Last year I presided at the funeral service of a wonderful member of our Bridge St. UC congregation who had been involved in the funeral industry for six decades. Harry felt that we had a lot in common because he viewed the work he did as a calling. While he had retired as a funeral director and national representative for his company, he still offered his perspective and wisdom to students at funeral colleges.
We agreed that there had been many changes through the years, including the corporate takeover of so many private funeral homes. I have a great deal of respect for the majority of the funeral directors I've worked with, many of whom have been active members of Christian congregations. I've been less than impressed with the big-business approach to the funeral biz because it tends to depersonalize what is a very vulnerable time for families and to be profit-driven to a degree that is less than comforting.
Last night CBC Market Place did a hidden camera investigation of one of these international companies called Arbor Memorial.
Arbor Memorial Inc. has revenues of over $140 million annually and a 10 per cent share of the Canadian market, with branches in every province except Prince Edward Island and Newfoundland and Labrador. It owns and operates 92 funeral homes, 41 cemeteries and 28 crematoria and it's expanding.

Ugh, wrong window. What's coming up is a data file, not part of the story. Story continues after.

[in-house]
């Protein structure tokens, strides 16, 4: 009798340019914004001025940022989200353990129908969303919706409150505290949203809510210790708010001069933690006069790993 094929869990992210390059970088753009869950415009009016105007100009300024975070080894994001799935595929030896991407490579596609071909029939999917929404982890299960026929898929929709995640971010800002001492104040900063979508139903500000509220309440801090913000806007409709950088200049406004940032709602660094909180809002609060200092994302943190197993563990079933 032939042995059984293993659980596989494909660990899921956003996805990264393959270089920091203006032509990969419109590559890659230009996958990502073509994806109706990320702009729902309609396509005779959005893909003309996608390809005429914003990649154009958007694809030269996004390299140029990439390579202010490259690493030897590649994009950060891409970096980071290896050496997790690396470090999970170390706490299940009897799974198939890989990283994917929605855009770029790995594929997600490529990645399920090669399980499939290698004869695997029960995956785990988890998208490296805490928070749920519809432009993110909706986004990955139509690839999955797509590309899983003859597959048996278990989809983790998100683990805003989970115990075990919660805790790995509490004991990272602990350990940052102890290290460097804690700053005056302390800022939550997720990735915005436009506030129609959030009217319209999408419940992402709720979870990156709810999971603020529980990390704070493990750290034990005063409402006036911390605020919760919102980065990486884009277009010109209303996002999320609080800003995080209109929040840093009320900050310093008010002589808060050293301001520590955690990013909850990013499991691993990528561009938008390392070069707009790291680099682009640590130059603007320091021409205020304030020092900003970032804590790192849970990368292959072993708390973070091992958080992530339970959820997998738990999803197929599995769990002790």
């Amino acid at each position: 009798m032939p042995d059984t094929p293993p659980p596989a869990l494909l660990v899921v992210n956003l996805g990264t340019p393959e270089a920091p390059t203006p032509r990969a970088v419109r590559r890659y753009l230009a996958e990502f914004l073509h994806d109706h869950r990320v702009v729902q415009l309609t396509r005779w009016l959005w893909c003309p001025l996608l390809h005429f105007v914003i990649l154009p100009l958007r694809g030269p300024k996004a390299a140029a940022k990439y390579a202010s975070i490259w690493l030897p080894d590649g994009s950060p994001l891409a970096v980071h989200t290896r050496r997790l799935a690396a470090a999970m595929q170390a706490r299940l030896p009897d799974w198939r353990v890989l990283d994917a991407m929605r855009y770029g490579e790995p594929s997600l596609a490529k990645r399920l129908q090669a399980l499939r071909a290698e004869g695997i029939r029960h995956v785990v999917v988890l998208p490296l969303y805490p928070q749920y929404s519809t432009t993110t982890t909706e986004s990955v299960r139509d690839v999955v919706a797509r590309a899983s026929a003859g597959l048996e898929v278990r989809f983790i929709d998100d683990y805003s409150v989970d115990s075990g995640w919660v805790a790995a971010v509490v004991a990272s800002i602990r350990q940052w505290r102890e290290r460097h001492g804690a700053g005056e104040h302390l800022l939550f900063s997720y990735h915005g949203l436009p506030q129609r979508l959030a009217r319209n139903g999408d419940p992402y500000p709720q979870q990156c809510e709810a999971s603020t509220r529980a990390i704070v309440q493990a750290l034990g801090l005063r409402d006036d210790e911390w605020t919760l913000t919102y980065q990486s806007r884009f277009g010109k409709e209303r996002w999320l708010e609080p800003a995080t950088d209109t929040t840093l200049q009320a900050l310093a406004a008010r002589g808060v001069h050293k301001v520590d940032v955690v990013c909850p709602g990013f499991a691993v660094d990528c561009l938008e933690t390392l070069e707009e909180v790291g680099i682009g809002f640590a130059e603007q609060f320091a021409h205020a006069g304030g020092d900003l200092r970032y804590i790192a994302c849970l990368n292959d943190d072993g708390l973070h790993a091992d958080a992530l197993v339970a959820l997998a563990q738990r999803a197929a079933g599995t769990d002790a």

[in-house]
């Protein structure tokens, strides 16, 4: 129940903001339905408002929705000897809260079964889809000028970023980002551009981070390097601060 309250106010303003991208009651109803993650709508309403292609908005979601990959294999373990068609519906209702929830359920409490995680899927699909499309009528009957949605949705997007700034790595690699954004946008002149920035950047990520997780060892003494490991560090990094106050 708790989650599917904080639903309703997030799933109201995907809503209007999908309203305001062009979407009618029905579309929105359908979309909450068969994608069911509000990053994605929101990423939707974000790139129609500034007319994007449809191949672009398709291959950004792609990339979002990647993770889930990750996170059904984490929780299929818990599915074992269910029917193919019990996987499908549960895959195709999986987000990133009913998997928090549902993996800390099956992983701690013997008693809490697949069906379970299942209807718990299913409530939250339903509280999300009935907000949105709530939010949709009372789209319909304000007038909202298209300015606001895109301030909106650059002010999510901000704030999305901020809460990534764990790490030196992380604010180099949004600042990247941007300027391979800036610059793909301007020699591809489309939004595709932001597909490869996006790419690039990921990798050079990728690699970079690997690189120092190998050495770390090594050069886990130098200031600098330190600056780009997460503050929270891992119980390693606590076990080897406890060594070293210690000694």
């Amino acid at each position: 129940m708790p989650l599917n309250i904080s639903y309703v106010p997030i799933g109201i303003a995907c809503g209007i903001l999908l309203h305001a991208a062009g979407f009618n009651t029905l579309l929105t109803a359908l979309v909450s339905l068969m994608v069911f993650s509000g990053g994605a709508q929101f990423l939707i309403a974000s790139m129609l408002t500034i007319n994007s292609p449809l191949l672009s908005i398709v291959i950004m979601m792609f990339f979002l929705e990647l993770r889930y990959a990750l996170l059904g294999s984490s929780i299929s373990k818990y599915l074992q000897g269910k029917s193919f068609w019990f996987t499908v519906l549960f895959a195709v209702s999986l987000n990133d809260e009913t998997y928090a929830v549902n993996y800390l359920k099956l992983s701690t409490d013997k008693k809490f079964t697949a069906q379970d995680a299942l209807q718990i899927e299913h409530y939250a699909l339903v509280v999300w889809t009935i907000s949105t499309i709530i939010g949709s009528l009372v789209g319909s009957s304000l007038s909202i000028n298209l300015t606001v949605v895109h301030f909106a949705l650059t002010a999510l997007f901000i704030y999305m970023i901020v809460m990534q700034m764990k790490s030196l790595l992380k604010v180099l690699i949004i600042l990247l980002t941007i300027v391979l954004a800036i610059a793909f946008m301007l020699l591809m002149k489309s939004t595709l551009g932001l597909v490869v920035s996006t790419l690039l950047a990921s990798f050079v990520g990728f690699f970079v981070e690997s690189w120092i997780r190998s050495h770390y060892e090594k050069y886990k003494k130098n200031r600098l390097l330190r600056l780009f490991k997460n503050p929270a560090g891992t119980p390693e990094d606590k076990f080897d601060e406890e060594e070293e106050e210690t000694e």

The results aren't flattering, which is why the episode is called Death Inc. The "family counsellors" are salespersons whose job is to "up-sell" their products and encourage add-ons which might not be necessary. While this doesn't impress me, there is the bigger question of how we got here in the first place. How did the respectful burial of human remains become such an elaborate industry? I visited a monastery years ago and the monk who picked me up at the train mentioned that one of the elderly brothers had just died. For three days the plain coffin built by a local carpenter sat in the midst of the worship space before he was buried in the simple monastery graveyard.
Thomas Long and Thomas Lynch, one a theologian and the other a funeral director, have written a book called The Good Funeral which thoughtfully examines all aspects of burial. In a time when people in our society are decreasingly connected with faith communities, the discussion about how we take our leave from loved ones is even more important, it seems to me.